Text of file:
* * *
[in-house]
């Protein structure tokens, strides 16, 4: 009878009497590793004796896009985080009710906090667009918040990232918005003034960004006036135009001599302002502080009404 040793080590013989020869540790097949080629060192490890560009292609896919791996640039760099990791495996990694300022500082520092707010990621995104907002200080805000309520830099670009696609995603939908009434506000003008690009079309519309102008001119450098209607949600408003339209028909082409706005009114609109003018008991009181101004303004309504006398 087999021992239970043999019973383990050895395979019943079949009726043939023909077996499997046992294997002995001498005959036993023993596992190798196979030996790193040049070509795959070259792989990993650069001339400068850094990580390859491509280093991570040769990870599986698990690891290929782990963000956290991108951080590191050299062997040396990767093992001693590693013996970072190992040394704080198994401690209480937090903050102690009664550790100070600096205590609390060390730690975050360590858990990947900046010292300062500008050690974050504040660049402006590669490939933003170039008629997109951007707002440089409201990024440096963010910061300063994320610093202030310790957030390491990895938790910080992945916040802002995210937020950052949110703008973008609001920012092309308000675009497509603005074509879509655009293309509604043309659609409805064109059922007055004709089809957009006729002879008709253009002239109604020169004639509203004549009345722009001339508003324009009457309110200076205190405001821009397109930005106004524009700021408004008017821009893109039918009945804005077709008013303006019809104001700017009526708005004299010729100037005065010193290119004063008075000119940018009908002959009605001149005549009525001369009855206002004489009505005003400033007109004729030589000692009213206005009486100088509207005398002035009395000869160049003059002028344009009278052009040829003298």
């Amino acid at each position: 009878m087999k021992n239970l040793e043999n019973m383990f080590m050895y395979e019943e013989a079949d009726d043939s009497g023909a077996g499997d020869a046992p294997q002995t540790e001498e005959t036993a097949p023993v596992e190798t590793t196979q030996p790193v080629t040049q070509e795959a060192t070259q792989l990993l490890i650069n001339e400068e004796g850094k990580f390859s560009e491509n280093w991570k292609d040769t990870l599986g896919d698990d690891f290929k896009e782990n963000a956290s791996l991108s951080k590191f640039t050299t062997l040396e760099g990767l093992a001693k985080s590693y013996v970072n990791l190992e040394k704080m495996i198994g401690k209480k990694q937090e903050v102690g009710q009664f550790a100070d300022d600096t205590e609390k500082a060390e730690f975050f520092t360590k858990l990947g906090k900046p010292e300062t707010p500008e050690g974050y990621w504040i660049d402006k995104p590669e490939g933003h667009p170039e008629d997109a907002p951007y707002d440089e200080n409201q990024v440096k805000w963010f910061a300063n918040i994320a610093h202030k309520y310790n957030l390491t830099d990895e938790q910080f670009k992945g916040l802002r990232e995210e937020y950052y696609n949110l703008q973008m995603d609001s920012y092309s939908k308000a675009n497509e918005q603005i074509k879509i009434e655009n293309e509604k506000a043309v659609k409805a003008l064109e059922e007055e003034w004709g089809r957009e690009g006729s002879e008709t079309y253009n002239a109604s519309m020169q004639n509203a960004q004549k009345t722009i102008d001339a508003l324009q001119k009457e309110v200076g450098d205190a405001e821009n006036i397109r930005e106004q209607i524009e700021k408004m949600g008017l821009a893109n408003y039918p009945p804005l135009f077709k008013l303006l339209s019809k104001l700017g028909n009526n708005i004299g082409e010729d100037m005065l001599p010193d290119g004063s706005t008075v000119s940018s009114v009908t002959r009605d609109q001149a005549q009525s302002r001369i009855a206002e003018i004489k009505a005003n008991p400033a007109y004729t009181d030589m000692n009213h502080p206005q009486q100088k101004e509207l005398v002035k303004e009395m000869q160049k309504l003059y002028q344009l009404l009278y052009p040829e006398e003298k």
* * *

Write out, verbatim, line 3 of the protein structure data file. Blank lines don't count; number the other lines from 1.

């Amino acid at each position: 009878m087999k021992n239970l040793e043999n019973m383990f080590m050895y395979e019943e013989a079949d009726d043939s009497g023909a077996g499997d020869a046992p294997q002995t540790e001498e005959t036993a097949p023993v596992e190798t590793t196979q030996p790193v080629t040049q070509e795959a060192t070259q792989l990993l490890i650069n001339e400068e004796g850094k990580f390859s560009e491509n280093w991570k292609d040769t990870l599986g896919d698990d690891f290929k896009e782990n963000a956290s791996l991108s951080k590191f640039t050299t062997l040396e760099g990767l093992a001693k985080s590693y013996v970072n990791l190992e040394k704080m495996i198994g401690k209480k990694q937090e903050v102690g009710q009664f550790a100070d300022d600096t205590e609390k500082a060390e730690f975050f520092t360590k858990l990947g906090k900046p010292e300062t707010p500008e050690g974050y990621w504040i660049d402006k995104p590669e490939g933003h667009p170039e008629d997109a907002p951007y707002d440089e200080n409201q990024v440096k805000w963010f910061a300063n918040i994320a610093h202030k309520y310790n957030l390491t830099d990895e938790q910080f670009k992945g916040l802002r990232e995210e937020y950052y696609n949110l703008q973008m995603d609001s920012y092309s939908k308000a675009n497509e918005q603005i074509k879509i009434e655009n293309e509604k506000a043309v659609k409805a003008l064109e059922e007055e003034w004709g089809r957009e690009g006729s002879e008709t079309y253009n002239a109604s519309m020169q004639n509203a960004q004549k009345t722009i102008d001339a508003l324009q001119k009457e309110v200076g450098d205190a405001e821009n006036i397109r930005e106004q209607i524009e700021k408004m949600g008017l821009a893109n408003y039918p009945p804005l135009f077709k008013l303006l339209s019809k104001l700017g028909n009526n708005i004299g082409e010729d100037m005065l001599p010193d290119g004063s706005t008075v000119s940018s009114v009908t002959r009605d609109q001149a005549q009525s302002r001369i009855a206002e003018i004489k009505a005003n008991p400033a007109y004729t009181d030589m000692n009213h502080p206005q009486q100088k101004e509207l005398v002035k303004e009395m000869q160049k309504l003059y002028q344009l009404l009278y052009p040829e006398e003298k």